There’s no denying that our surroundings affect our mood in various different ways and has a huge influence over our health and well-being. The effects of colour on human beings has been studied for centuries yet often avoided by science, yet in recent times, it has resurfaced and colour psychology has been widely recognised in science as having a direct impact on emotions and behaviour.
However, through extensive research and studies, it has been noted that as well as colour having an effect on mood, colours can also affect people in various ways dependent upon the mood they’re already in. This has been demonstrated through studies conducted by Birren (1980) which indicated that emotionally inhibited participants avoided use of the colour, whilst those who were more open to colour were more emotionally well-adjusted.
Mahnke (1993) also suggested that introverts tended to be more sensitive to colour stimulation, and shy away from warm colours, whereas the outgoing extroverts are under-stimulated by the cooler colours and opt for the warmer reds and oranges. This colour to mood / mood to colour vicious circle makes it very difficult for scientists to generalise a colour-mood match, so surely there’s a middle ground? What we need is a good balance of emotion-triggering colours! After all, balance is what we strive for, right?
How can we go about this?Changing your wardrobe is not a viable option for most people, and we certainly can’t control the colours in the work place. However, we do have the power to transform our homes into a colour balanced environment to achieve psychological well-being, and all it takes is a lick of paint!
Here’s some science. Sort of.
As you can see, each colour has different wavelengths. It became apparent during accidental colour deprivation in a psychiatric ward that colours with longer wavelengths such as red, are more stimulating to the nervous system, whilst greens and blues with shorter wavelengths decreased stimulation – after being deprived the colour red, and then given a piece of red string, the inmates become more active. On the other hand, it was noted that those in red wards were more violent than those in green or blue wards. These ideas back up the idea that balance is essential – red may stimulate, but you wouldn’t want to live in a house with every room painted red, would you? No! It’s would drive you crazy! Each room in the house has its purpose; relaxation, study, sleep or appetite stimulation, so we need to decorate accordingly!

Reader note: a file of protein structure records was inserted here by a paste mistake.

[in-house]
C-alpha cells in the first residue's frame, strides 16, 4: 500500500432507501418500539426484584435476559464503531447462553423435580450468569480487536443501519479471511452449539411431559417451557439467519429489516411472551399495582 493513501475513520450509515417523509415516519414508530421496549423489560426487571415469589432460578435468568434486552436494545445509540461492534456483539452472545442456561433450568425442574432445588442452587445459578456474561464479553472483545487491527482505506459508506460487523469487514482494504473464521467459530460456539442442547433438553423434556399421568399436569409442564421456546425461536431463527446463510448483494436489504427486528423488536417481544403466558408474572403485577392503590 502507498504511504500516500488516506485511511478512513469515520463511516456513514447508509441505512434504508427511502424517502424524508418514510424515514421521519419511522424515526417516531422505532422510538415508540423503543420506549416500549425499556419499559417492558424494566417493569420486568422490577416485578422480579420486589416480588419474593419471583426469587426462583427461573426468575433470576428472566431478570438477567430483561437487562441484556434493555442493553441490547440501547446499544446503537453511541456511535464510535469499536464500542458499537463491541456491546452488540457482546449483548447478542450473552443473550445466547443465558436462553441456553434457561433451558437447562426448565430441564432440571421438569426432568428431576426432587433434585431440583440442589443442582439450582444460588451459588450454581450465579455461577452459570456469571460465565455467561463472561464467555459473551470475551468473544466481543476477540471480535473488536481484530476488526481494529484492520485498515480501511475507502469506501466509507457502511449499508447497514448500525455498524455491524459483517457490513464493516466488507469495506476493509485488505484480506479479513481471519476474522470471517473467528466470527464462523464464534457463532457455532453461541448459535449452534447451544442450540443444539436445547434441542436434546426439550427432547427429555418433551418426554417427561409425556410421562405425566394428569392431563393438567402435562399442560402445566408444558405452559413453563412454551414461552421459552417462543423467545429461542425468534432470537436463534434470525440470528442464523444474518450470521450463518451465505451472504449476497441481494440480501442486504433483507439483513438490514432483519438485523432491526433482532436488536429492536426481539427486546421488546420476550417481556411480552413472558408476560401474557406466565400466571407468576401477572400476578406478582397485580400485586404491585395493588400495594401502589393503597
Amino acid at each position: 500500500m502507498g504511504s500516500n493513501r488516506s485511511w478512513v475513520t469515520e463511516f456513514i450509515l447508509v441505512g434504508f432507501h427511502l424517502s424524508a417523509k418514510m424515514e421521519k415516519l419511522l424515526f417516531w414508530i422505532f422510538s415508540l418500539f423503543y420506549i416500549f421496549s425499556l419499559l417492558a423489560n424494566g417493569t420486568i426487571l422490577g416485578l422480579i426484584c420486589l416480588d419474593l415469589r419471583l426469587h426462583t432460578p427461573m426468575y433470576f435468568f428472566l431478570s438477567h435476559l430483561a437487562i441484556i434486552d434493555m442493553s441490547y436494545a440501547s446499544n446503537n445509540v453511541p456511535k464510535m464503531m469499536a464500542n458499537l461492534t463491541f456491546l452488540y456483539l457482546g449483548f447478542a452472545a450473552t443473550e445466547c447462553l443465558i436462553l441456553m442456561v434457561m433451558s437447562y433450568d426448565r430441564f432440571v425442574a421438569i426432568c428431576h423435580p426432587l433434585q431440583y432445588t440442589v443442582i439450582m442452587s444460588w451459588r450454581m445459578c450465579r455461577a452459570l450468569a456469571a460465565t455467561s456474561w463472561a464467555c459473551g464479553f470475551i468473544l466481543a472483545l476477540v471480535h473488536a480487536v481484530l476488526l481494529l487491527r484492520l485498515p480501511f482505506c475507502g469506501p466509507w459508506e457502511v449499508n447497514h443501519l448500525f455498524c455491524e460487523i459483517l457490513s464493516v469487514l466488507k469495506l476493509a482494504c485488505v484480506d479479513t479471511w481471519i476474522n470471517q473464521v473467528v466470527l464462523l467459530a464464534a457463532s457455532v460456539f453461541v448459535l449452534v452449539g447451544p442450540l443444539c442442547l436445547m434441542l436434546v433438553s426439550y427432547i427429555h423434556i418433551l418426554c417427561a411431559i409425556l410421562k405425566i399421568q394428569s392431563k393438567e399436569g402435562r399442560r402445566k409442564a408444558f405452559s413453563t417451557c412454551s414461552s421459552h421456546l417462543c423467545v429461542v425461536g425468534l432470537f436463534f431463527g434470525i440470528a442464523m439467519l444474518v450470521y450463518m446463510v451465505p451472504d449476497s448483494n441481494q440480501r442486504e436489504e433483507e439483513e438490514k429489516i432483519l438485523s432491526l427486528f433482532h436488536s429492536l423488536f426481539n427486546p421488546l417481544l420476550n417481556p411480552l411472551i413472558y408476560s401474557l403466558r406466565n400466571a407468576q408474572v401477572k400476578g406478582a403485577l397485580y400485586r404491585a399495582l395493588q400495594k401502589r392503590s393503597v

Decorating your humble abode…So now we know that reds, oranges and even yellows can are stimulating warm colours, and the cooler colours; greens, blues and violets, encourage relaxation. What next? Assign a colour to a room!
Assigning a colour to different rooms is quite personal – some may hold social events in a dining room or kitchen, some may hold them in the lounge. I cannot therefore state which colour you should have in each room, but merely guide you to choose a colour which may create a ambience tailored to your needs.
Yellow– Yellow is a stimulating colour, most likely due to the fact it represents the colour of the sun which increases serotonin levels in your brain. It is a great colour to use in the kitchen as it encourages creativity, confidence and emotional strength.
Blue– Blue is a very intellectual colour, hence why it is often used for office and school chairs. Painting or decorating your office blue could have calming affects on your emotions, allowing you to concentrate on writing that awesome blog post!
Red– One of the strongest colours, red enhances conversation, stimulation, strength and courage. It has a physiological effect on our bodies by increasing heart rate and activating our ‘fight or flight’ mechanism. This mechanism is a survival mechanism by raising cortisol (our main stress hormone) levels in the body – too much cortisol causes us to become overly stressed, possibly leading to anxiety or depression. So not too much red, okay? Add red to social environments such as the dining room or maybe a splash around your living room to increase appetite and enhance conversation.|
Green– Green is the perfect bedroom colour. It represents harmony, love, relaxation and peace. It’s a very balancing colour – not surprising as it lies in the centre colour of the colour spectrum! Taking a walk in a field is a much more relaxing exercise than walking around a busy city, right?
Orange– A great colour for a living room. Orange is the colour of fun, and encourages comfort, security, passion and warmth. Similar to red and yellow, the nervous system is still stiumulated, so calm oranges work best – you still need to relax.
White– White is a colour that reflects simplicity, purity and sophistication. A good colour for hallways or landings as it creates an illusion of extended space. Too much is unfriendly and very hospital-like, so avoid over doing it!
If you don’t want to decorate, then don’t worry! By adding these specific colours to the assigned rooms in the form of photo frames, posters, cushions or throws; the colour will still work it’s magic in making you a happier and healthier inividual!
Source: Journal of Humanistic Counselling, Education and Development, 2004. Vol 43
Guest post by Content Editor at www.prezzybox.com
Undergraduate student – BSc in Psychology at The Open University